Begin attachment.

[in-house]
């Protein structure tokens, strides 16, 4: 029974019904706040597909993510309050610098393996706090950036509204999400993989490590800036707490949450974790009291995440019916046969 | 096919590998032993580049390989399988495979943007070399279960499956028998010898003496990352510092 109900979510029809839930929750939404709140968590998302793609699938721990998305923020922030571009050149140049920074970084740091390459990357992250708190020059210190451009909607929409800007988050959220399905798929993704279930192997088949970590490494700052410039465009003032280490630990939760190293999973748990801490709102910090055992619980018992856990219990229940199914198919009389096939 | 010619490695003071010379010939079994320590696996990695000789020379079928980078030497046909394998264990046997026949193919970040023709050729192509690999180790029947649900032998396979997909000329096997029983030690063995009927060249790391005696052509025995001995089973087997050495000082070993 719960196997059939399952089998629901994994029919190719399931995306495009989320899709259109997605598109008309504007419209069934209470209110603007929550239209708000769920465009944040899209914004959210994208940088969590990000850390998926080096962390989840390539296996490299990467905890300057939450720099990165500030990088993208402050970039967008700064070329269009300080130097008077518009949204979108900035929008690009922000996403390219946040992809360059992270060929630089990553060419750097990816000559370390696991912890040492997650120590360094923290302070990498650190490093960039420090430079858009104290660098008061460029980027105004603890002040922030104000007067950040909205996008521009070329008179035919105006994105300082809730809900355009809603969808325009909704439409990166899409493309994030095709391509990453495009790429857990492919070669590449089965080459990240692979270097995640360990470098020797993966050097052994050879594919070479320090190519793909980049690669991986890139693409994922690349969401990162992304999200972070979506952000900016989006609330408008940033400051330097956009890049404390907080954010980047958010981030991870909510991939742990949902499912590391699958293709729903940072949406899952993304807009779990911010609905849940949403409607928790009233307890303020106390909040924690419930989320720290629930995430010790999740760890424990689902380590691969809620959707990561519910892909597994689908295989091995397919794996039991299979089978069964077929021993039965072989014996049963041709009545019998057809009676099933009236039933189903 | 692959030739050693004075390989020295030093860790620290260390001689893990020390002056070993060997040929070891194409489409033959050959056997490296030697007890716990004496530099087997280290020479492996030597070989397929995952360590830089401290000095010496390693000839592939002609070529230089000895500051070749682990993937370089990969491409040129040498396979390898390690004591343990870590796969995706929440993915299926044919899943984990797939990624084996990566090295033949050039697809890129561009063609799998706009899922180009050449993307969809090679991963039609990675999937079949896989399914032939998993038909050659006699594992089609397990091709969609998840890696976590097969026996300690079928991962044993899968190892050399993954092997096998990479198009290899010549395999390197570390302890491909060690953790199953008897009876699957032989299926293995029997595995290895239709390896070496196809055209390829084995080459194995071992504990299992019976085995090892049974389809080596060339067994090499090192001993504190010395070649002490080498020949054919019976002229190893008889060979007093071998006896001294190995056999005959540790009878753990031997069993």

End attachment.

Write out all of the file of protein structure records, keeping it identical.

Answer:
[in-house]
């Protein structure tokens, strides 16, 4: 029974019904706040597909993510309050610098393996706090950036509204999400993989490590800036707490949450974790009291995440019916046969 | 096919590998032993580049390989399988495979943007070399279960499956028998010898003496990352510092 109900979510029809839930929750939404709140968590998302793609699938721990998305923020922030571009050149140049920074970084740091390459990357992250708190020059210190451009909607929409800007988050959220399905798929993704279930192997088949970590490494700052410039465009003032280490630990939760190293999973748990801490709102910090055992619980018992856990219990229940199914198919009389096939 | 010619490695003071010379010939079994320590696996990695000789020379079928980078030497046909394998264990046997026949193919970040023709050729192509690999180790029947649900032998396979997909000329096997029983030690063995009927060249790391005696052509025995001995089973087997050495000082070993 719960196997059939399952089998629901994994029919190719399931995306495009989320899709259109997605598109008309504007419209069934209470209110603007929550239209708000769920465009944040899209914004959210994208940088969590990000850390998926080096962390989840390539296996490299990467905890300057939450720099990165500030990088993208402050970039967008700064070329269009300080130097008077518009949204979108900035929008690009922000996403390219946040992809360059992270060929630089990553060419750097990816000559370390696991912890040492997650120590360094923290302070990498650190490093960039420090430079858009104290660098008061460029980027105004603890002040922030104000007067950040909205996008521009070329008179035919105006994105300082809730809900355009809603969808325009909704439409990166899409493309994030095709391509990453495009790429857990492919070669590449089965080459990240692979270097995640360990470098020797993966050097052994050879594919070479320090190519793909980049690669991986890139693409994922690349969401990162992304999200972070979506952000900016989006609330408008940033400051330097956009890049404390907080954010980047958010981030991870909510991939742990949902499912590391699958293709729903940072949406899952993304807009779990911010609905849940949403409607928790009233307890303020106390909040924690419930989320720290629930995430010790999740760890424990689902380590691969809620959707990561519910892909597994689908295989091995397919794996039991299979089978069964077929021993039965072989014996049963041709009545019998057809009676099933009236039933189903 | 692959030739050693004075390989020295030093860790620290260390001689893990020390002056070993060997040929070891194409489409033959050959056997490296030697007890716990004496530099087997280290020479492996030597070989397929995952360590830089401290000095010496390693000839592939002609070529230089000895500051070749682990993937370089990969491409040129040498396979390898390690004591343990870590796969995706929440993915299926044919899943984990797939990624084996990566090295033949050039697809890129561009063609799998706009899922180009050449993307969809090679991963039609990675999937079949896989399914032939998993038909050659006699594992089609397990091709969609998840890696976590097969026996300690079928991962044993899968190892050399993954092997096998990479198009290899010549395999390197570390302890491909060690953790199953008897009876699957032989299926293995029997595995290895239709390896070496196809055209390829084995080459194995071992504990299992019976085995090892049974389809080596060339067994090499090192001993504190010395070649002490080498020949054919019976002229190893008889060979007093071998006896001294190995056999005959540790009878753990031997069993």